“Death’s coming to Brooklyn, and he’s got buck teeth and a cottontail,” says Snowball.
Illumination Entertainment has been very successful financially in the last few years producing animated films such as the very entertaining (and Oscar-nominated) Despicable Me (which I’ve seen on the big screen in 3D) and its sequel Despicable Me 2 (which I still have not been able to see), as well as 2012’s disappointing The Lorax and last year’s disappointing Despicable Me spinoff/prequel Minions. Illumination bounced back this year with Chris Renaud’s acclaimed The Secret Life of Pets. This film marked the first time I ever loved a film so much but hated the tag line so, so much more (“Wonder what they do all day?”, to which I yell, “No!”). Nevertheless, the pets in this film are quite a mix of quirky characters that you can’t help but be interested in what they do all day. I recently saw Renaud’s The Secret Life of Pets on the big screen, and it was a very enjoyable experience (the animated short that preceded the film, Mower Minions, was also hilarious).
2016’s The Secret Life of Pets follows a terrier named Max, whose life is turned upside down when his owner takes in a stray dog named Duke. After they try to get rid of each other, they end up being captured by Animal Control but mange to escape. Max’s pet friends launch a rescue effort to find him, while Max and Duke struggle to get along while trying to find their way back home. Renaud gathered together an excellent voice cast that includes Louis C.K. (as Max), Eric Stonestreet (as Duke), Kevin Hart (as Snowball), Jenny Slate (as Gidget), Ellie Kemper (as Katie), Bobby Moynihan (as Mel), Lake Bell (as Chloe), Dana Carvey (as Pops), Hannibal Buress (as Buddy), Steve Coogan (as Ozone and Reginald), Albert Brooks (as Tiberius), Tara Strong (as Sweet Pea), Renaud (as Norman), Michael Beatty (as Tattoo), and Laraine Newman (as Chloe’s owner). C.K. and Stonestreet work well together, while Hart (as a cut, white bunny) steals every scene he’s in. Slate is adorable as Max’s neighbor who secretly has a crush on him, and Brooks is another scene stealer as a red-tailed hawk who doesn’t get out much. Carvey is also memorable as an old, semi-paralyzed dog who knows his way around Manhattan.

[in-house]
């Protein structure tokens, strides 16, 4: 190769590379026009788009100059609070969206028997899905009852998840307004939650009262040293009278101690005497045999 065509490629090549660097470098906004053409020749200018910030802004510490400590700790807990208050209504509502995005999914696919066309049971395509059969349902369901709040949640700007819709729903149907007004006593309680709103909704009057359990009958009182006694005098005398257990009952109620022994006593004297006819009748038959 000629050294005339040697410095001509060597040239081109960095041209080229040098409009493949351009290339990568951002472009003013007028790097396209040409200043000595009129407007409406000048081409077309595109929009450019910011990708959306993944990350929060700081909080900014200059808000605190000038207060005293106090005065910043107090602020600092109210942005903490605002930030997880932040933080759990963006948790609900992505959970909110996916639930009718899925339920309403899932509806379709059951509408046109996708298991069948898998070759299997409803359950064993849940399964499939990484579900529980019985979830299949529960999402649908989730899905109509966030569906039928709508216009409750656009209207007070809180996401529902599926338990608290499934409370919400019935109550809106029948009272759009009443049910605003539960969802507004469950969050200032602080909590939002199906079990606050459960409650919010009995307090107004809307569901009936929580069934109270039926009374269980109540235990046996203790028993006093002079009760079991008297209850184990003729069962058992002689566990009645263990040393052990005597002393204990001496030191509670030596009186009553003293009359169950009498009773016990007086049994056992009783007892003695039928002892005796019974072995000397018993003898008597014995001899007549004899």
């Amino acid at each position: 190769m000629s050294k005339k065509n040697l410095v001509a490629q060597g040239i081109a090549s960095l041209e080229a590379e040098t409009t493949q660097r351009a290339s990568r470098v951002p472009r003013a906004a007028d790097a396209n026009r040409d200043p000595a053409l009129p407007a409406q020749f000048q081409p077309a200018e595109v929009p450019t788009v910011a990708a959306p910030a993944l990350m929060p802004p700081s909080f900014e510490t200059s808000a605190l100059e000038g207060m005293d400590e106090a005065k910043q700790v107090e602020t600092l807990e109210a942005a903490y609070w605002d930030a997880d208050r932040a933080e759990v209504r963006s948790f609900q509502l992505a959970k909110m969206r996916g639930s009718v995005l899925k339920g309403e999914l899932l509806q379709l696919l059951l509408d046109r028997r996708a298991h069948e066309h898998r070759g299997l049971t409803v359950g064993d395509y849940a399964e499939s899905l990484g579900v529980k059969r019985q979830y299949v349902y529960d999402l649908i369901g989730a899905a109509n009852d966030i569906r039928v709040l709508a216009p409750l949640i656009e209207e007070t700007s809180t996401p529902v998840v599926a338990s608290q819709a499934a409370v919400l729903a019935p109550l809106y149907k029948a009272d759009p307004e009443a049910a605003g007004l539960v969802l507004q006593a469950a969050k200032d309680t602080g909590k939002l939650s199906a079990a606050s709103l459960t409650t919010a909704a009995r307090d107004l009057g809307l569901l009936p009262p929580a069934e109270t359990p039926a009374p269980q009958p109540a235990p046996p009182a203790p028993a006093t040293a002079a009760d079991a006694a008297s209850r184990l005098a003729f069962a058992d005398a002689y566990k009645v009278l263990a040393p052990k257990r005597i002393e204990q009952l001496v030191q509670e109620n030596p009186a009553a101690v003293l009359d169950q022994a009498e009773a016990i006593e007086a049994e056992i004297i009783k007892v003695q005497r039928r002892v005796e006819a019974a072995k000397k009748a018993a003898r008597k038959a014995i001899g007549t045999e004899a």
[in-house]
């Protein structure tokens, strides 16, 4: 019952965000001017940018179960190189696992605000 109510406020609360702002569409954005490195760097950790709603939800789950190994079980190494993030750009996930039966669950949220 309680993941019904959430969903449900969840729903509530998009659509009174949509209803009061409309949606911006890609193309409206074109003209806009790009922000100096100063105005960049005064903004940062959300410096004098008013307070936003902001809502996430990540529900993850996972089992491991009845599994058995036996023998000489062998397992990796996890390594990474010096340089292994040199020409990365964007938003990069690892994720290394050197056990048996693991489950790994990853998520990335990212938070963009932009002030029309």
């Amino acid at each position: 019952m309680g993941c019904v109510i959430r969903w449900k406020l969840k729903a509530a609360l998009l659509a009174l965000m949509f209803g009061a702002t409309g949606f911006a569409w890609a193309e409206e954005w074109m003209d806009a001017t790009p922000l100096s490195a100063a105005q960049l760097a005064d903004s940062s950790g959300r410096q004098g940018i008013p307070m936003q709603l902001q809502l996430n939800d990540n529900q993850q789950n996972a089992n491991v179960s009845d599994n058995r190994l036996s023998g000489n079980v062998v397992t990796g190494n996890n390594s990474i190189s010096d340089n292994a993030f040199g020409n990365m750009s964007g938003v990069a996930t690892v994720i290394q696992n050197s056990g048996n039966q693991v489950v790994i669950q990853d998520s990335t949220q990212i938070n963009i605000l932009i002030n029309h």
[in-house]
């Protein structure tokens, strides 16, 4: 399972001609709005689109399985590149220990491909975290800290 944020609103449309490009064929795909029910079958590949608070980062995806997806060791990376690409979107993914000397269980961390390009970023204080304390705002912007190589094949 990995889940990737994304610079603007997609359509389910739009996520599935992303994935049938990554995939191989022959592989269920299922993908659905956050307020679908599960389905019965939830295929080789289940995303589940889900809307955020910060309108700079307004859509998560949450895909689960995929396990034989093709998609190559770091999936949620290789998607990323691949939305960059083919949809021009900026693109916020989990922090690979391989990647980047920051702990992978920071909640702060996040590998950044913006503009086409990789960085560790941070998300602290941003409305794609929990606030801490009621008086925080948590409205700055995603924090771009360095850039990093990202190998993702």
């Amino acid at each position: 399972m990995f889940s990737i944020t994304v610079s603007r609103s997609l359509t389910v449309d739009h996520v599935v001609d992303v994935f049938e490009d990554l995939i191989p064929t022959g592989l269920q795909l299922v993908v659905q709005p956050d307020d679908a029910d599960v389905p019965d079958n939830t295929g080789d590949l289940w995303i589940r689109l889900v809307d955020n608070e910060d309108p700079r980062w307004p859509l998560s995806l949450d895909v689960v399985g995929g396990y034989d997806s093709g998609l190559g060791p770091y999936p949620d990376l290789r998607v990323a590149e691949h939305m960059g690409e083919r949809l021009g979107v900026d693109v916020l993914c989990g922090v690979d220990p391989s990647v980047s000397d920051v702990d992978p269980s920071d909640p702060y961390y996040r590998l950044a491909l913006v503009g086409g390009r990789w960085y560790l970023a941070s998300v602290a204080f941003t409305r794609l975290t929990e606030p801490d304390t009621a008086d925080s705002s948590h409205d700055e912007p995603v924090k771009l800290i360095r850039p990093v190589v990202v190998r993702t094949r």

The screenplay by Cinco Paul, Ken Daurio, and Brian Lynch presents a compelling journey shared by two very different dogs (there was clearly some inspiration from Toy Story and Looney Tunes) while throwing many quirky pets and a ton of humor. One of the film’s biggest highlights is a Dumbo-inspired dream sequence with Max and Duke at a sausage factory in Brooklyn, in which sausages are singing We Go Together (a song from 1978’s Grease). The production design by Eric Guillon recreates sunny, sleek versions of Manhattan and Brooklyn. The CG animation is beautifully rendered, and Ken Schretzmann’s editing moves the film at a good pace. Alexandre Desplat delivers an entertaining, jazzy score reminiscent of 1950s jazz scores. Renaud’s The Secret Life of Pets is an entertaining, touching animated film filled with adorable, quirky pets.